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Project information

Support restorative justice

Your support will help us to campaign for the widespread use of restorative justice, raise the profile of restorative justice in the media and with the public, and enable victims to access restorative justice wherever and whenever they need it.

December 2015 - December 2016

Charity information: Restorative Justice Council

Restorative Justice Council logo
  • Need


    Victims of crime often have questions that only the person responsible can answer or simply want to make sure that person knows the harm they have caused. Worse, sometimes the justice system treats victims as little more than witnesses and can further victimize them.

    Offenders are not encouraged enough by the justice system to take responsibility for what they have done or to really think about who has been hurt or if there is anything they can do to put things right.


    Restorative justice gives victims the chance to meet or communicate with their offenders to explain the real impact of the crime – it empowers victims by giving them a voice.

    It also holds offenders to account for what they have done and helps them to take responsibility and make amends. Government research demonstrates that restorative justice provides an 85% victim satisfaction and reduces crime caused by reoffending by 14%.

  • Aims

    Aim 1

    To give victims access restorative justice wherever and whenever they need it.


    » Campaign for the widespread use of restorative justice, raise it's profile in the media and with the public and the government.
    » The RJC supports the development of safe, quality restorative practice to ensure where restorative justice is available it is of the highest standard.

    What success will look like

    RJC is able to provide a national picture of where and when it is available. We want to see its availability increase until nobody is denied access to

  • Impact


    The ultimate aim of the RJC is to drive take-up and to enable safe, high quality restorative practice to develop and thrive.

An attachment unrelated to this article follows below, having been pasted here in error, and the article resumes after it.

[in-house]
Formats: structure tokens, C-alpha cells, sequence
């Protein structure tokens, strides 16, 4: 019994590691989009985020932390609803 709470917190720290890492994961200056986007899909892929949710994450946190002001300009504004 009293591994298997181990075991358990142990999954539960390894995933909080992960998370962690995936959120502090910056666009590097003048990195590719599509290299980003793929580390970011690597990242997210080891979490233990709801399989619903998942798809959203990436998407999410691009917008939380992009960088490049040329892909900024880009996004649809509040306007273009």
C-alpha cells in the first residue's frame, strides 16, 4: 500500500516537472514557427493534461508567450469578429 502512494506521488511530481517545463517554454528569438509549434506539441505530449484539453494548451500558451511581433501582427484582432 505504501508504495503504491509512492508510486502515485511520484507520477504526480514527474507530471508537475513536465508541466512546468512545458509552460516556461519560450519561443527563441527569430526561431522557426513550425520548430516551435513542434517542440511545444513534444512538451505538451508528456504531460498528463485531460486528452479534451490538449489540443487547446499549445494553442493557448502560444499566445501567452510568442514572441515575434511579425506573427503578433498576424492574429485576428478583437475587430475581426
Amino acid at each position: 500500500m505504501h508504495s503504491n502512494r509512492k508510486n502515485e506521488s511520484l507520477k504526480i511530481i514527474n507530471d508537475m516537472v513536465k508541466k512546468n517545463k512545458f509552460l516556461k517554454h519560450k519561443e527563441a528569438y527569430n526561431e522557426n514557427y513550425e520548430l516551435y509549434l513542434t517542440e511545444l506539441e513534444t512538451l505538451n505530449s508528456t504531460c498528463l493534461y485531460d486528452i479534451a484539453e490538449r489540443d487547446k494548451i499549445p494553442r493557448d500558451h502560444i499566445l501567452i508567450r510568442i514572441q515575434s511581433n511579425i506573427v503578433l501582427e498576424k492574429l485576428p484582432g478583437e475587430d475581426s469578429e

At present restorative justice is only available for some victims in some areas for some crime. Our work will ensure each year we move closer towards our vision where nobody will be denied access to restorative justice because of where they live, when they feel able to take part or the sort of crime they have suffered.


    Government support for restorative justice is new and building and awareness across all local areas is still building. We are helping the Ministry of Justice to spread awareness within government of the benefits of restorative justice to ensure this support continues. Restorative justice is sometimes misunderstood in the media and - the RJC works with journalists to raise awareness of all the people who have benefited from taking part in and the evidence that it works.


    Every year the RJC summarises its achievements and evidences its work though our impact report. The report is presented to our annual general meeting which anyone who supports restorative justice is welcome to attend.

  • Budget

    Budget - Project Cost: £10,000

    Loading graph....
      Amount Heading Description
      £7,000 RJC team People who work for us to achieve our vision.
      £2,000 Direct costs Some money for using pay for publications, events and capturing people's stories
      £1,000 Overheads A contribution to the cost of running our organisation
  • Background


    The RJC works nationally from our small offices in London


    Victims and offenders who take part in restorative justice. The people who provide restorative justice services.

  • Why Us?

    Why Us?

    The RJC is the national charity for restorative justice.

    Read more about the Charity running this project.


    Jon Collins

    Jon joined the RJC as CEO in May 2014 having previously worked for the Police Foundation and Criminal Justice Allaince. He is also a school governor.